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The odd thing is though, both locations were discovered simultaneously. However, there had to be some specific advantage that the Canadian side of lake Ontario provided which NYS failed to appeal towards. If its an issue with international boundaries, then What made Toronto a more viable place for metropolitan growth than, say, coastal new brunswick near Maine.
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Old 02-22-2014, 07:22 PM
 
2,388 posts, read 2,957,397 times
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Quote:
Originally Posted by Adi from the Brunswicks View Post
If its an issue with international boundaries, then What made Toronto a more viable place for metropolitan growth than, say, coastal new brunswick near Maine.
In a word - farming.
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Old 02-22-2014, 07:45 PM
 
Location: Thunder Bay, ON
2,610 posts, read 3,764,345 times
Reputation: 1616
Quote:
Originally Posted by Adi from the Brunswicks View Post
The odd thing is though, both locations were discovered simultaneously. However, there had to be some specific advantage that the Canadian side of lake Ontario provided which NYS failed to appeal towards. If its an issue with international boundaries, then What made Toronto a more viable place for metropolitan growth than, say, coastal new brunswick near Maine.
Coastal New Brunswick is pretty isolated... I don't think the Maritimes were ever viable for a large metropolis. The Northeast functioned as the port of the Midwest in a way... but why would you send goods over land from Quebec or Ontario to New Brunswick to put them on a ship when you could just put them on a ship in Montreal or Quebec City (or Portland, ME in the winter)?

Also, while the US was continually expanding West across the Midwest and Great Plains, building cities as it expanded, Westward expansion in Canada was less gradual. Once Southern Ontario was settled, you had a huge expanse of Canadian shield to cross before getting to Winnipeg, which gave Toronto more time to establish itself as English Canada's primary city before Winnipeg could compete.

Upstate New York had to compete with Cleveland, Detroit, Chicago, St Louis, Cincinnati, Pittsburg, Minneapolis, Kansas City...

Last edited by memph; 02-22-2014 at 07:57 PM..
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Old 02-22-2014, 07:54 PM
 
6,227 posts, read 6,382,352 times
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Can Lake Ontario be used as a marker, a commonality from which to draw a comparison? And why only the shoreline of the lakes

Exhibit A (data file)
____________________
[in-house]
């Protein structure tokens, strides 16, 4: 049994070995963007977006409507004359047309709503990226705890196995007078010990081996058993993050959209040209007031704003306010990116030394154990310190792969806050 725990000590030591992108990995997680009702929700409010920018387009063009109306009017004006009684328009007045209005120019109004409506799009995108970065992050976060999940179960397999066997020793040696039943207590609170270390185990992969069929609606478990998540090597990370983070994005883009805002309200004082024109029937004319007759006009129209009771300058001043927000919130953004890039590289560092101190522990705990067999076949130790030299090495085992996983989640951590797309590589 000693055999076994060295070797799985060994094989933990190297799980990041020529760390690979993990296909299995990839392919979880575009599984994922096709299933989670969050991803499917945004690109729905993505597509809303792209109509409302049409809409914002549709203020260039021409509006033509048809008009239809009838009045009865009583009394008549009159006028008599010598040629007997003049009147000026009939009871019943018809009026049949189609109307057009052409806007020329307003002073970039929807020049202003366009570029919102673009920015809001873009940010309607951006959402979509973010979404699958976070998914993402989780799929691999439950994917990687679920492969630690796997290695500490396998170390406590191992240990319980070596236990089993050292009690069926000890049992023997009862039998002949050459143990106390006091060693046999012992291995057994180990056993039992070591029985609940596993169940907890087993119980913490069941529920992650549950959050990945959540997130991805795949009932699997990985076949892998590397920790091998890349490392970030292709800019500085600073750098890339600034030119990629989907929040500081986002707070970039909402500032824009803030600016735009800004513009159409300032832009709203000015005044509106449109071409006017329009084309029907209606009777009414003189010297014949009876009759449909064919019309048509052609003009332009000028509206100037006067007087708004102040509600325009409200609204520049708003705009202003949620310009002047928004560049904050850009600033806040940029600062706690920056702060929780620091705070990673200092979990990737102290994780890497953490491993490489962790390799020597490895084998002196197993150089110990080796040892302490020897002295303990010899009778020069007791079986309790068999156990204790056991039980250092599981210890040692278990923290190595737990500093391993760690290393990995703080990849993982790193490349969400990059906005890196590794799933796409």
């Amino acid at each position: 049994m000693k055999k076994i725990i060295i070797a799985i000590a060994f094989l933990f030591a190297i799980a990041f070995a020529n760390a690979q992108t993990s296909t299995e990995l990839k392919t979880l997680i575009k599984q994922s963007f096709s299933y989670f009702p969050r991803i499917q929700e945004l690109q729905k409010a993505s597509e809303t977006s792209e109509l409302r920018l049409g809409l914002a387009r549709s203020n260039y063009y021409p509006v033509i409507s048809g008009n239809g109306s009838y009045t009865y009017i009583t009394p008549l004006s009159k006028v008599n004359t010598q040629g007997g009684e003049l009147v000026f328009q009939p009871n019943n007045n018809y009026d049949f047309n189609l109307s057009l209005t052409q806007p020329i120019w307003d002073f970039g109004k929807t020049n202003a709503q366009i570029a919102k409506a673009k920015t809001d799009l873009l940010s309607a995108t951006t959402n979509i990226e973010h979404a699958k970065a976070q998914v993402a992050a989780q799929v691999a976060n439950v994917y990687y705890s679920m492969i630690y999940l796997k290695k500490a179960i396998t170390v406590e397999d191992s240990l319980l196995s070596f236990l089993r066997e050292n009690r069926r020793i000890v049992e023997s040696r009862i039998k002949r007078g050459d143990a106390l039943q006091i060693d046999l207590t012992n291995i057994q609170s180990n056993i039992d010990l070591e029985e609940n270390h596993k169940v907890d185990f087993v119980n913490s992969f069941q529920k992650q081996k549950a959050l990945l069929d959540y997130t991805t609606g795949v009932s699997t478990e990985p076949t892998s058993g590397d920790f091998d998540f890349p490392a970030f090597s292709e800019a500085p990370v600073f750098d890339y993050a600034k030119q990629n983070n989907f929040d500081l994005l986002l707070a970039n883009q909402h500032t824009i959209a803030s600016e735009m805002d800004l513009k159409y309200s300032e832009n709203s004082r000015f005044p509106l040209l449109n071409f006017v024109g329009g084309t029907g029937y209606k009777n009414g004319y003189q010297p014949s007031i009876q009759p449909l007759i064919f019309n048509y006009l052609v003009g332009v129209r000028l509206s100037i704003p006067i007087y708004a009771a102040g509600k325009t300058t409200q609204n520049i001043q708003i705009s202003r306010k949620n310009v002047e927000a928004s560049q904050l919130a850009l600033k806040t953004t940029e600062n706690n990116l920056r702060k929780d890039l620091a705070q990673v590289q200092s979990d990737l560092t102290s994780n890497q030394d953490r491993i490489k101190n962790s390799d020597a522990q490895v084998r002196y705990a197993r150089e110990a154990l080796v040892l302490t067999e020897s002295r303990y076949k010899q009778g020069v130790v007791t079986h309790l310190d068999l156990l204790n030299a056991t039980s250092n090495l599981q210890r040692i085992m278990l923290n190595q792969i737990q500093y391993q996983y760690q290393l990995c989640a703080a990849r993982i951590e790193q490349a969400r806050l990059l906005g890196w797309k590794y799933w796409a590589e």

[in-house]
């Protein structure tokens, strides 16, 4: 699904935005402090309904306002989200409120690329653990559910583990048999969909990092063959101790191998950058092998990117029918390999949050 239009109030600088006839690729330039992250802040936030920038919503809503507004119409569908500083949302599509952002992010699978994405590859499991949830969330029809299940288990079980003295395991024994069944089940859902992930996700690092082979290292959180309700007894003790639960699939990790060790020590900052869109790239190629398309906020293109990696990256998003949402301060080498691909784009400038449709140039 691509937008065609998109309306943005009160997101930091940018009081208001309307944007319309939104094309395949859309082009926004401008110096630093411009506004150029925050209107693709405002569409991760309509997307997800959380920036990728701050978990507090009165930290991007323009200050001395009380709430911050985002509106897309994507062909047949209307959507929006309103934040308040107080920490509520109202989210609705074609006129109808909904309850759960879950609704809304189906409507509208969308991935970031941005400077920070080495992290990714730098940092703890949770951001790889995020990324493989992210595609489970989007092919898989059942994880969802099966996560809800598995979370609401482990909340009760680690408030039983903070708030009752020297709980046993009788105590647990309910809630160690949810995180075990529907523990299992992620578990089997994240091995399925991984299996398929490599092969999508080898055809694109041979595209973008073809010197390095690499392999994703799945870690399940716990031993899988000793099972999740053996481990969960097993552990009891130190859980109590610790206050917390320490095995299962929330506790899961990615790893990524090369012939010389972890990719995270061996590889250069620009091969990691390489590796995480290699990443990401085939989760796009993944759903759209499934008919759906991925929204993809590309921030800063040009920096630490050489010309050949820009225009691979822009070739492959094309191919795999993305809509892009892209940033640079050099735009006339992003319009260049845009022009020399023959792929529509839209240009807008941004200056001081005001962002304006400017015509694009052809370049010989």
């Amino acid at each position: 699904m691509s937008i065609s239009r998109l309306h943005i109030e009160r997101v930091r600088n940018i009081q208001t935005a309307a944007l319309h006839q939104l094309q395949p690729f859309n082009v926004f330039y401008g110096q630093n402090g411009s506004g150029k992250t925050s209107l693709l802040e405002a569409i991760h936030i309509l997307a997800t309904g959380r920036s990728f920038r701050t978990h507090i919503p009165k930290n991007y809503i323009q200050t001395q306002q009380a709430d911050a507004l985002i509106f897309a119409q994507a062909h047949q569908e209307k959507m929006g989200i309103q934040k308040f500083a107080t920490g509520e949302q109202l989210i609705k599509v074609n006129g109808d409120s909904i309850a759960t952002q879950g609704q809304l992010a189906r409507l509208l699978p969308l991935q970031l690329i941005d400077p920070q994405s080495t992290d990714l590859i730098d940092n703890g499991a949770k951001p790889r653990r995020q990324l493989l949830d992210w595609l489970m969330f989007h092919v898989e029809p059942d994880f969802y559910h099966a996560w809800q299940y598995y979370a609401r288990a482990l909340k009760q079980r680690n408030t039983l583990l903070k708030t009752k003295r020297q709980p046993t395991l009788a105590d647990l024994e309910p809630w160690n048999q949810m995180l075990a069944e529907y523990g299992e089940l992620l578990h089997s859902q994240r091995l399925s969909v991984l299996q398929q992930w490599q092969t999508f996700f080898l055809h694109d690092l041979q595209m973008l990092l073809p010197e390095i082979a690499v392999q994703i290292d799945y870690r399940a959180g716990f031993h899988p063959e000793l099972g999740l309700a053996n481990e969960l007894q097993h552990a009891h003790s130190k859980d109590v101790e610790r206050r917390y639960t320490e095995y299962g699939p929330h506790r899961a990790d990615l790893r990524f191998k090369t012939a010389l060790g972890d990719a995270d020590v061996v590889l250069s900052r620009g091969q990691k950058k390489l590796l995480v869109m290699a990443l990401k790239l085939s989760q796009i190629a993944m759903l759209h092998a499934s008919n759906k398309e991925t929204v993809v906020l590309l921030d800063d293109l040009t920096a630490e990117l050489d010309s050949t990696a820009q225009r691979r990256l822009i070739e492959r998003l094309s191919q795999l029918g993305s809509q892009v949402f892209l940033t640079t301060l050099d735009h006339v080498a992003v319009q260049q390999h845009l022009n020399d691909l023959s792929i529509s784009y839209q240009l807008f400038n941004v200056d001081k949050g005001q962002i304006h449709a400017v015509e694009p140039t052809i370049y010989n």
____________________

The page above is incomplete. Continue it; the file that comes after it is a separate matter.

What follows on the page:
What about the bordering province of Ontario vs the State of New York. NY is smaller in area but has more people.
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Old 02-22-2014, 07:57 PM
 
56,687 posts, read 80,995,527 times
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Quote:
Originally Posted by memph View Post
Rochester grew around the Erie canal and railroads too technically. The Genesee river is not navigable between downtown and Lake Ontario. There's just a small harbour which is more of a recreational marina than an industrial/commercial harbour.

Oswego is the only town that initially functioned as a Lake Ontario port. Outside the Golden Horseshoe, the Canadian side still had Kingston, Trenton, Belleville, Port Hope, Cobourg and maybe Napanee. It's more than the New York side though still not very much. Much of the Great Lakes don't have that many towns though. The Northern shore of Lake Erie, Lake Huron and Lake Superior are all sparsely populated.
The port of Oswego is still a big port city, which is one of its nicknames. There's also the Oswego Canal, which connects with the Erie Canal(the current version) just north of Syracuse. On the NY side, Niagara Falls, Lockport and Watertown are other cities close to Lake Ontario.

Great points by ciceropolo in regards to the national differences and how the Golden Horseshoe is to Canada the way the NYC metro is to NYS, the Northeast and even the US. With this said, you would think that cities in Upstate NY would be more appealing given the proximity to natural, human, economic and educational resources in the US and Canada.

Last edited by ckhthankgod; 02-22-2014 at 08:10 PM..
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Old 02-23-2014, 08:39 AM
 
Location: Mt. Airy
5,311 posts, read 5,336,704 times
Reputation: 3562
Quote:
Originally Posted by Ohiogirl81 View Post
If that were a reason, the south shore of Lake Erie wouldn't be more populated than the north shore.

Lake-effect snow doesn't stop too many people from living their lives ...
While that's mostly true, the cities on the southern side of the Lake Ontario get quite a bit more snow than Lake Erie cities. It has been somewhat of a contributing factor to people wanting to leave the area (in addition to other reasons); although others prefer the snowy climate.
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Old 02-23-2014, 08:50 AM